Demilitarize Foreign Policy.

AuthorBenjamin, Medea

It is fascinating to see how the foreign policy positions put forth by most of the Democrats running for President are strikingly progressive when compared to the policies passed by Congress.

Bernie Sanders gets huge applause when he talks about Palestinian rights, yet Congress continues to give unconditional support to Israel--as does, of course, the Trump Administration. Most candidates talk about cutting the enormous military budget to pay for critical domestic programs, but Congress--including its Democrats--votes every year to shower the Pentagon with more money.

Given Trump's bravado, it's easy to forget that he actually ran on an anti-interventionist platform. Once in power, he hiked U.S. troop deployments. In Afghanistan, the Taliban now control more territory than when the United States first sent troops there in 2001, and corruption in the US.-backed Afghan government is endemic. In Iraq, people have been rising up against foreign interference and their own corrupt government. In Syria, the U.S. has been just one of many foreign forces prolonging the war. And now, with the reckless decision to order the murder of Iranian General Qasem Soleimani, Trump has opened the door to a protracted conflict in Iran, and sent thousands more troops to the region.

Why do candidates take more progressive positions before they are elected? Because they are vying for votes, not catering to corporate lobbyists. They know that polls show most Americans want to see a less militaristic and more enlightened foreign policy. The stark difference between campaign rhetoric and policy only illuminates the stark difference between the people's interests and the corporate interests favored by most politicians.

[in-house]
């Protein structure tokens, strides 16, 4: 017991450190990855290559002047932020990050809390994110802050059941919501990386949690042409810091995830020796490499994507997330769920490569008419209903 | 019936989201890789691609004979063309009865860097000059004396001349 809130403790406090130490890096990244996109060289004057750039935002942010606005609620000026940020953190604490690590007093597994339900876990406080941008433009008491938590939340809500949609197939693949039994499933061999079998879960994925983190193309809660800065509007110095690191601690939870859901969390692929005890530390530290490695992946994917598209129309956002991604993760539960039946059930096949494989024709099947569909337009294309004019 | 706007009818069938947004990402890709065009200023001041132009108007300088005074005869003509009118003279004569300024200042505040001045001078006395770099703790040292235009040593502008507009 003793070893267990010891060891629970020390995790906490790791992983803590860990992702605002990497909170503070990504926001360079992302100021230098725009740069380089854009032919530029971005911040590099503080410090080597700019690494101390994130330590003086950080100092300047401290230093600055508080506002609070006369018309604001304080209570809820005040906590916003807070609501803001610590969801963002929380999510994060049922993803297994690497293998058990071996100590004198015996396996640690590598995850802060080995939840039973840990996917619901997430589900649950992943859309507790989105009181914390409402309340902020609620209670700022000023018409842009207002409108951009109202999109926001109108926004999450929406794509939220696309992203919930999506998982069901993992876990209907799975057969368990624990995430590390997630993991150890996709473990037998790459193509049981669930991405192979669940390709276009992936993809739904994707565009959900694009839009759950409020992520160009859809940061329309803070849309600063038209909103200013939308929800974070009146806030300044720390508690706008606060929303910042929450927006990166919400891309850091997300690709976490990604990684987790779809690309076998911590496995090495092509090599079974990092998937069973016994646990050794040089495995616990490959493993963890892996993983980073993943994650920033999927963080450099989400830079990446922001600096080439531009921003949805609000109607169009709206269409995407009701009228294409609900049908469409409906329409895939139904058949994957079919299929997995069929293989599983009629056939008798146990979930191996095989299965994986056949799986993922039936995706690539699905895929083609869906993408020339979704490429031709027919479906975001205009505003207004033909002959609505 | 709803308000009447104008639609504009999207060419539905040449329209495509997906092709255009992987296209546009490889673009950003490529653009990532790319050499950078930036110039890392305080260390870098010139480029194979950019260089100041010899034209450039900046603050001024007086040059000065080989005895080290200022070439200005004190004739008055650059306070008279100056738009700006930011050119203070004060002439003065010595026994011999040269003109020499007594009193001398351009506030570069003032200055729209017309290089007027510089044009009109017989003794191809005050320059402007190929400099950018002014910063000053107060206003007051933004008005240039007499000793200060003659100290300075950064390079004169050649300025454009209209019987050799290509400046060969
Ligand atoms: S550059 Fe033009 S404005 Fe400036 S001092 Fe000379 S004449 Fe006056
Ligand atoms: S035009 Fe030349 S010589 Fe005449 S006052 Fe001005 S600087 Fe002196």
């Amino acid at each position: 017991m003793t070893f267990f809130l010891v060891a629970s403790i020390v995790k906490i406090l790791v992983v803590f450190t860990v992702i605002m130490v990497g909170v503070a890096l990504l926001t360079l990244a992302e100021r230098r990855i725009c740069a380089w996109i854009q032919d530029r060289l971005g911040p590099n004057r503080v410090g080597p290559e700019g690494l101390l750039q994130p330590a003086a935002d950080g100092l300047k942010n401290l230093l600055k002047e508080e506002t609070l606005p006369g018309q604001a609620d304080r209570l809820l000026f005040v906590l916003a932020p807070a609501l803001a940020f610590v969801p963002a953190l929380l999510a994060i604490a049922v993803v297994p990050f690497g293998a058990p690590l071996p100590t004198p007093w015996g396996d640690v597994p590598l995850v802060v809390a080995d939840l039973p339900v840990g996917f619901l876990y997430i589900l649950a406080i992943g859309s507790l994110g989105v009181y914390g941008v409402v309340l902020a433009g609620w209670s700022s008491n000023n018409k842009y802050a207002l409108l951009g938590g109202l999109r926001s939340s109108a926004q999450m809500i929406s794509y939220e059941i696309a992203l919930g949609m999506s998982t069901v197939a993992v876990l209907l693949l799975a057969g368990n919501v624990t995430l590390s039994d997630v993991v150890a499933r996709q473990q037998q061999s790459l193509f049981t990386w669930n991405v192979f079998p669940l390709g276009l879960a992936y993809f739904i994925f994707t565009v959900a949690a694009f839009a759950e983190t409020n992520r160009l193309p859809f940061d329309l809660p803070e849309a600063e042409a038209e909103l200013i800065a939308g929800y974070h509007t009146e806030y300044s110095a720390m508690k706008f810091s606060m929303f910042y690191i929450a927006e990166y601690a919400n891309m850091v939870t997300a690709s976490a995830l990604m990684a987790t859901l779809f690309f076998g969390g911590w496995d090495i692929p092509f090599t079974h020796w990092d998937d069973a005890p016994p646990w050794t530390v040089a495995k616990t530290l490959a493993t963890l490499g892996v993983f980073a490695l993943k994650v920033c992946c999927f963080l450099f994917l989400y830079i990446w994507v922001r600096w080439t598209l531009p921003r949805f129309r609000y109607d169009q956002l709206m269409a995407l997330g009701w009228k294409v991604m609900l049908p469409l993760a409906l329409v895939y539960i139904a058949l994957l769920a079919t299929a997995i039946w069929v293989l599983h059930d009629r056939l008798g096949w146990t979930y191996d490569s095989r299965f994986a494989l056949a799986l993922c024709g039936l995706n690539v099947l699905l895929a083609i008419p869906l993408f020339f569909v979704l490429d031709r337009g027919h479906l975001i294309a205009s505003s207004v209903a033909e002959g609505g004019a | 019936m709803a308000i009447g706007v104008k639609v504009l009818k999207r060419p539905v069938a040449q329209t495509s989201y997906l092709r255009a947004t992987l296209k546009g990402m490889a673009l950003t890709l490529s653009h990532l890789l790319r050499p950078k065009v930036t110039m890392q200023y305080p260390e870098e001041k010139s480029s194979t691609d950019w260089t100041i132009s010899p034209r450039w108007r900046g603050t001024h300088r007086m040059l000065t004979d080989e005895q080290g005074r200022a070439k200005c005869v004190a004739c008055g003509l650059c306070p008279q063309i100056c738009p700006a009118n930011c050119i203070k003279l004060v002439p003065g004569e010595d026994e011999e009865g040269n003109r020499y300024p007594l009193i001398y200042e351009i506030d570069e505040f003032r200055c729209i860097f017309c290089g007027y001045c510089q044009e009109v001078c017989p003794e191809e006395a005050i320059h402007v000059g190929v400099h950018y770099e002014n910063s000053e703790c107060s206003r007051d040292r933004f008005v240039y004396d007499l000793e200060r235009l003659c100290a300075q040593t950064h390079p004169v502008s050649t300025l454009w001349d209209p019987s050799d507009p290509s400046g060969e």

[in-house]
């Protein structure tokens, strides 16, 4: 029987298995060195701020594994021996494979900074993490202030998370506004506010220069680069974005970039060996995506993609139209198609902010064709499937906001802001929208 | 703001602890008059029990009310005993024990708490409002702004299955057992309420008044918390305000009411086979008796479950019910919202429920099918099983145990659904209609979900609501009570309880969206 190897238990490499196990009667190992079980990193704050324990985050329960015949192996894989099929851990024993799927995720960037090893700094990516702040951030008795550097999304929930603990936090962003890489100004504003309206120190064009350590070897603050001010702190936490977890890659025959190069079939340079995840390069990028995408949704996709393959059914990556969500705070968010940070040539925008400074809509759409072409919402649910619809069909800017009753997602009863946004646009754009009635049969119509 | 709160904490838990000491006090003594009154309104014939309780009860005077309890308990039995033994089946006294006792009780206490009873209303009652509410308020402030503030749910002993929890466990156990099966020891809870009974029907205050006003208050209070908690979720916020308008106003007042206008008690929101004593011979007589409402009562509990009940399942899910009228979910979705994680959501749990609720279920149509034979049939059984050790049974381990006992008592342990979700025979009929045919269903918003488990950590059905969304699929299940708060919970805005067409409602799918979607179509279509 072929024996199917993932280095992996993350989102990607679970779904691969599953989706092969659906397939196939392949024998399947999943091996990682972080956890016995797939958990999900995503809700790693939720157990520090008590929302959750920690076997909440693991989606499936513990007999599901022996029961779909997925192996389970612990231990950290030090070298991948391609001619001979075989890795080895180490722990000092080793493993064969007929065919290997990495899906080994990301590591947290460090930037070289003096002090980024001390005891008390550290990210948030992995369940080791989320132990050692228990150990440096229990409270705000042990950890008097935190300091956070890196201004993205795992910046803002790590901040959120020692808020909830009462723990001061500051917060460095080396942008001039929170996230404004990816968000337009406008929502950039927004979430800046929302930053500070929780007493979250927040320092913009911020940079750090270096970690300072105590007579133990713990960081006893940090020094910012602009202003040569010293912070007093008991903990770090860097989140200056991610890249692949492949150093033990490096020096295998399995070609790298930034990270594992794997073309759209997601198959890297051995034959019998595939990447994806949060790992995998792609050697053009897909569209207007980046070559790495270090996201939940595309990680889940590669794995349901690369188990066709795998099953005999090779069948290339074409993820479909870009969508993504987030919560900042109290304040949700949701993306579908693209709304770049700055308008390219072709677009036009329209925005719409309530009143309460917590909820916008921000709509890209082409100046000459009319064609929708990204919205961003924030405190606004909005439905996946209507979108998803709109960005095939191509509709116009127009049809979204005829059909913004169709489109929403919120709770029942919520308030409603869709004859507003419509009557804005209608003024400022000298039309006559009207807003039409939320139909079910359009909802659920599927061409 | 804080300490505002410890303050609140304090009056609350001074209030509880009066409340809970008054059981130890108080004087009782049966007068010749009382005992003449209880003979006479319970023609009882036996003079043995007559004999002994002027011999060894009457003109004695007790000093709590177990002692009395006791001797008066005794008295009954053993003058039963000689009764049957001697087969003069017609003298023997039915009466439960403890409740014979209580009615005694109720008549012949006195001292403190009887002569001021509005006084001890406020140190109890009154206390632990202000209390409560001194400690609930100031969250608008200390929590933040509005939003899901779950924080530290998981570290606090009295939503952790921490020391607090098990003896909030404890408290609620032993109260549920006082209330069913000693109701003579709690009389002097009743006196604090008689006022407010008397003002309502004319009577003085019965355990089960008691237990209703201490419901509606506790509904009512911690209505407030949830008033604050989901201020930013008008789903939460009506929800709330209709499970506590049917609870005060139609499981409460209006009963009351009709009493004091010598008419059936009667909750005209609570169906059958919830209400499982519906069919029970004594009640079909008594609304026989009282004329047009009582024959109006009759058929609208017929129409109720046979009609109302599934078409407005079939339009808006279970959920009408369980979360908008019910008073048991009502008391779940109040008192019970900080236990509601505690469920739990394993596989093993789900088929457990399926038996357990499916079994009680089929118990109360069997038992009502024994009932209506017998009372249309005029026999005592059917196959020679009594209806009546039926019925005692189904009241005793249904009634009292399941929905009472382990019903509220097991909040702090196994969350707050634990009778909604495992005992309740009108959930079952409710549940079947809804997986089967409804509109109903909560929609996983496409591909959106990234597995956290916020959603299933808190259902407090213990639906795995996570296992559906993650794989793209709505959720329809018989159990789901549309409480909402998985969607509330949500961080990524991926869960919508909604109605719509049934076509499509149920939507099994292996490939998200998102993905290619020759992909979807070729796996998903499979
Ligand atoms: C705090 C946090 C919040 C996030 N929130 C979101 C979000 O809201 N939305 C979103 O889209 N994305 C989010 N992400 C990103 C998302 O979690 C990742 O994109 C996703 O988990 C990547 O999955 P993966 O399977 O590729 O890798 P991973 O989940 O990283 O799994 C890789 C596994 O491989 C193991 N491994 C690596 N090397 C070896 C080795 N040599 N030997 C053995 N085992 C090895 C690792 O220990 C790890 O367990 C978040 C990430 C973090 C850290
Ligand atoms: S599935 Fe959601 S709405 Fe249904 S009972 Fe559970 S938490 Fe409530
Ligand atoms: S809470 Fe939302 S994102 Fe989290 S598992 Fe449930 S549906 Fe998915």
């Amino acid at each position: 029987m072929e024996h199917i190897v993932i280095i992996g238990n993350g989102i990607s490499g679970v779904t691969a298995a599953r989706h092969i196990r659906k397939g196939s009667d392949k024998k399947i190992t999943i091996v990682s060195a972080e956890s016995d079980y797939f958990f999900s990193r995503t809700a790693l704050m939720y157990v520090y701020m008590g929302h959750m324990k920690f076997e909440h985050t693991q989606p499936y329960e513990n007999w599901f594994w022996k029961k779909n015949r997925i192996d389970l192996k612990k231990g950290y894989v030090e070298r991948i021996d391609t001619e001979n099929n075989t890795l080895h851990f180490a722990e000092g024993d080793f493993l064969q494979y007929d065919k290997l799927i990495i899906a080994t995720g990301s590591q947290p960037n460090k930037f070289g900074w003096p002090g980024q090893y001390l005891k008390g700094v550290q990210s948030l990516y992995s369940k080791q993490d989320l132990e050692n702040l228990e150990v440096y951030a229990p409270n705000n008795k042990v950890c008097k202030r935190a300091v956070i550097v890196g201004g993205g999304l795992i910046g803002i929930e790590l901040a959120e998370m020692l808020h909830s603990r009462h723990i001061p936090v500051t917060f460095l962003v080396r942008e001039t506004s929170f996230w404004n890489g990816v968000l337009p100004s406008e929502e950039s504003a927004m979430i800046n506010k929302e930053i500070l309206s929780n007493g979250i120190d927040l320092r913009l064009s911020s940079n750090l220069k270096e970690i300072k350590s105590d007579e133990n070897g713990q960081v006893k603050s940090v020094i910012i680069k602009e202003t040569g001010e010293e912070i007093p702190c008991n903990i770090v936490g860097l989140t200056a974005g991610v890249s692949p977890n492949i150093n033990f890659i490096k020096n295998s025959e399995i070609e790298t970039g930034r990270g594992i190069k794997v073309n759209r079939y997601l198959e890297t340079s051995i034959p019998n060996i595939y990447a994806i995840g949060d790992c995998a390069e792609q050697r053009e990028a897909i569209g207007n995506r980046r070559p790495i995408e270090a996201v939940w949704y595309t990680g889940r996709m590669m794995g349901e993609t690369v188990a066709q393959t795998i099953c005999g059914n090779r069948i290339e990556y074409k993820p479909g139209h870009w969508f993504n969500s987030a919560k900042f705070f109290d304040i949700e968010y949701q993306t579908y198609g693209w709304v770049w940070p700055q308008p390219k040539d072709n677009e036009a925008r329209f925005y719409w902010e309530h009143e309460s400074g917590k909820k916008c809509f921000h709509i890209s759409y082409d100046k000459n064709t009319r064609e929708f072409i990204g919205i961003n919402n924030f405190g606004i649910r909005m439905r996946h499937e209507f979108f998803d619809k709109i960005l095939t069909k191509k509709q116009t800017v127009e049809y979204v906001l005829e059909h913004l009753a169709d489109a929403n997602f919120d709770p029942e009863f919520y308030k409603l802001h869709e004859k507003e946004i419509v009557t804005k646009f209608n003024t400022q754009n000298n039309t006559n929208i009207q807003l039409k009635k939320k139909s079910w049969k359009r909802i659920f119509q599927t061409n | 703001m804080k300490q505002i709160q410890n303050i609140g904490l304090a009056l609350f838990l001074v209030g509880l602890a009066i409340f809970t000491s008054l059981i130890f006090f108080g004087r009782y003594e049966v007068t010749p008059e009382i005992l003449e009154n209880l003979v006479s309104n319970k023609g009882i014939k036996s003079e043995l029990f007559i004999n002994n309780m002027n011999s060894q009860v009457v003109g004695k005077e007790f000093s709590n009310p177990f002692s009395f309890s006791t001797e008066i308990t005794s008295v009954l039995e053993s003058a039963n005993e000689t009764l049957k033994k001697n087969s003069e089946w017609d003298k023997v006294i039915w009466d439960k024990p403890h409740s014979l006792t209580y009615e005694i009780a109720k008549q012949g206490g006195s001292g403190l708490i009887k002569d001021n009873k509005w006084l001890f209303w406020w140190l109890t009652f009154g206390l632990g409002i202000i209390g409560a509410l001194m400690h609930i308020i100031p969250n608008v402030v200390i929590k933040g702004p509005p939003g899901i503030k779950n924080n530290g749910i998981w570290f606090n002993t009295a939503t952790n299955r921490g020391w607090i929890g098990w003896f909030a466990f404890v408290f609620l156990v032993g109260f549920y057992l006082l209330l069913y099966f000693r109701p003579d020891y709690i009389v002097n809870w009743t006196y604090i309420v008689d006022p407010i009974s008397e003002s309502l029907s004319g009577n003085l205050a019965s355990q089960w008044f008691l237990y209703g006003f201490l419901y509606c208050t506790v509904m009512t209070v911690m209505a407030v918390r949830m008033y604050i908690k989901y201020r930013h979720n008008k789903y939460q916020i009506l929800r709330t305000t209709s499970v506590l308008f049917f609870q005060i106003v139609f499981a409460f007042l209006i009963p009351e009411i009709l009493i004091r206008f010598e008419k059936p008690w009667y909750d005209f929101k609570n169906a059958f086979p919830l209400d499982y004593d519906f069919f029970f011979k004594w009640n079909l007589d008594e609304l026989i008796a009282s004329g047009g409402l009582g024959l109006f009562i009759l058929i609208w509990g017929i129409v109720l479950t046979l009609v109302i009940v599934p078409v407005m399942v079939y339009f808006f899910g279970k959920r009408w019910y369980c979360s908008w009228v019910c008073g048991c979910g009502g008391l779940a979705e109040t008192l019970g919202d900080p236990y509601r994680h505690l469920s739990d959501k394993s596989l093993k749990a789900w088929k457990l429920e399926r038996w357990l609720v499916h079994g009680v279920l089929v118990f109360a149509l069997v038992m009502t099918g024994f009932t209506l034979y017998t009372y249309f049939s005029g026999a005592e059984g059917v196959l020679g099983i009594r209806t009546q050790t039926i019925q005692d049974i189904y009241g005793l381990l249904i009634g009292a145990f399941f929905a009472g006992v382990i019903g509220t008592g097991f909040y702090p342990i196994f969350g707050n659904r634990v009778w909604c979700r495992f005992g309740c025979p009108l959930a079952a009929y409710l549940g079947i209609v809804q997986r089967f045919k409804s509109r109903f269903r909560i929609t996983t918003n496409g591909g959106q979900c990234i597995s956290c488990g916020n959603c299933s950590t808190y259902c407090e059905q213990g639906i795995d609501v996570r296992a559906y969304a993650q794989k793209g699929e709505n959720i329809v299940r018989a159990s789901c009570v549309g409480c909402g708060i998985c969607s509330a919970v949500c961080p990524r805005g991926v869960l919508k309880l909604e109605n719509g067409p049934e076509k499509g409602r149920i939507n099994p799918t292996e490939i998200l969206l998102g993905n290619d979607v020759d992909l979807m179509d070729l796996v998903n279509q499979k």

So what would a foreign policy untethered to corporate interests look like? In broad strokes, it would jettison the imperial framework of "American exceptionalism" and instead respect the sovereignty of other nations. It would focus on international cooperation, conflict prevention, and peacebuilding. It would embrace the same values of human rights and justice that progressives seek at home, lifting people out of poverty, empowering workers, and combating the catastrophic effects of climate change.

With a different person in the White House, how could we move toward such a transformed and transformational foreign policy? Here's how:

Cut the Pentagon budget

Such a transition requires moving away from the current war economy that distorts our society, enriches the war profiteers, and pours more than $700 billion of our tax dollars into the Pentagon every year.

New coalitions have formed to counter the powerful lobbies that keep feeding the Pentagon. These coalitions have concrete proposals for cuts, ranging from the call by Put People Over the...

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